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Peter Veit

The World Resources Institute is a global environmental think tank that goes beyond research to put ideas into action. We work with governments, companies, and civil society to build solutions to urgent environmental challenges. WRI’s transformative ideas protect the earth and promote development because sustainability is essential to meeting human needs and fulfilling human aspirations in the future.

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World Resources Institute Resources

Displaying 21 - 30 of 60
Reports & Research
December 2015

The Restoration Diagnostic is a structured method for determining the status of enabling conditions within a landscape being considered for restoration and for designing the requisite policies, practices, and measures needed for successful restoration.

Securing Rights, Combating Climate Change cover image
August 2014


Reports & Research
July 2014

With deforestation and other land uses accounting for 11 percent of annual global greenhouse gas emissions, the international community agrees on the need to address deforestation as an important component of climate change. Community forests represent a vital opportunity to curbing climate change that has been undervalued.

Policy Papers & Briefs
March 2014

March 2014 – In most of Africa, land is at the heart of economic, social and political life. Therefore, land and natural resource rights and governance issues profoundly affect and are affected by development initiatives across the continent.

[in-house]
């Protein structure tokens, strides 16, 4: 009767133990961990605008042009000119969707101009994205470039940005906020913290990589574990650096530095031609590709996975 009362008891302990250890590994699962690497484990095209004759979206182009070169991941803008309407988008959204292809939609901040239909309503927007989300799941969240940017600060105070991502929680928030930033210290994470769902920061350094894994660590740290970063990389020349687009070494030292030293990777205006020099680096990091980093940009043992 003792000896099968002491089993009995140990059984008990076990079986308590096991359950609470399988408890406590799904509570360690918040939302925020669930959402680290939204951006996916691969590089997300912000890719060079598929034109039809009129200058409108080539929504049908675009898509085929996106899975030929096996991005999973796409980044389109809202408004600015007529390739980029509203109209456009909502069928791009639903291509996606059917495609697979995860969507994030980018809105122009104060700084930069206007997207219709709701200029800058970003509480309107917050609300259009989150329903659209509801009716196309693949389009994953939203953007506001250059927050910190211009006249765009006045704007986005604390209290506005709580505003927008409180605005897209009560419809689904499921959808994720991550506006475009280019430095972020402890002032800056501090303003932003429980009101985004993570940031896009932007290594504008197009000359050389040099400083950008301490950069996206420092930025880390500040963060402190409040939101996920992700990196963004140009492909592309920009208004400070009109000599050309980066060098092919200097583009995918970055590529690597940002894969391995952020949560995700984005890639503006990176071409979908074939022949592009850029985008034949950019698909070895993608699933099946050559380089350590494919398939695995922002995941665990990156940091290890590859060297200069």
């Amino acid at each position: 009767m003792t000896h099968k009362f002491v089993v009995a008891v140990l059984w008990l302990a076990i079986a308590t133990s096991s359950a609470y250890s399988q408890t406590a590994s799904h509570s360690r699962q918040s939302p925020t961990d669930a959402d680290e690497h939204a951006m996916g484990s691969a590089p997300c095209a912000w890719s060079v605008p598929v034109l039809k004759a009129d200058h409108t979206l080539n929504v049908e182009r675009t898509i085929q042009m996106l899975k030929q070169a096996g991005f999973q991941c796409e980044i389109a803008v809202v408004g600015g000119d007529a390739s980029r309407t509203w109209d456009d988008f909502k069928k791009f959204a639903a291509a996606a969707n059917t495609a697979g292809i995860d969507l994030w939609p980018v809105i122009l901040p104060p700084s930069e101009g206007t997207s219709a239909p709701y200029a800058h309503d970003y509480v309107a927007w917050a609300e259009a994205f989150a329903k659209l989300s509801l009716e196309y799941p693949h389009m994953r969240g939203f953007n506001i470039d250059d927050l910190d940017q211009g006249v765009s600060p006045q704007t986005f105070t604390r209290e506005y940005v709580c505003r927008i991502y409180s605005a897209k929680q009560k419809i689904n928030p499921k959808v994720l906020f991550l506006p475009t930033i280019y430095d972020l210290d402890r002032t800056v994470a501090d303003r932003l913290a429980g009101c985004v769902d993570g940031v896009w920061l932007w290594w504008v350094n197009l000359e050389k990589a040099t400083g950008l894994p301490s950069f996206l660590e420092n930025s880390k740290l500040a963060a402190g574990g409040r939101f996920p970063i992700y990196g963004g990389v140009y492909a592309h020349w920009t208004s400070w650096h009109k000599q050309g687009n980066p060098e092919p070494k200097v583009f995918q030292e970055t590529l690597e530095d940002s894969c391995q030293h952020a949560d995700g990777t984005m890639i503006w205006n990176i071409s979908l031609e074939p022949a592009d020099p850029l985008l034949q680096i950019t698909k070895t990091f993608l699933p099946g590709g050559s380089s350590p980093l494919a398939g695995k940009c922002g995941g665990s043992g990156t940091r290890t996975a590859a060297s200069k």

Reports & Research
September 2012

This research forms part of a larger study on large-scale land acquisition in Uganda.

January 2012

In 2011, forests covered 59 percent of Cameroon (WRI, 2012). A majority of Cameroonians rely on forest products, such as wood fuel, bushmeat and various other non-timber forest products (NTFPs). Forests also provide critical ecosystem services and perform important cultural functions. Most rural populations that use and manage forests, however, do not legally control them.

Policy Papers & Briefs
January 2012

Among the main objectives of the Nigerian Land Use Decree of 1978 were:
1) reducing land conflicts among citizens; 2) unifying and simplifying land
tenure concepts and land administration procedures throughout the country;
3) achieving a more equitable distribution of and access to land rights for all

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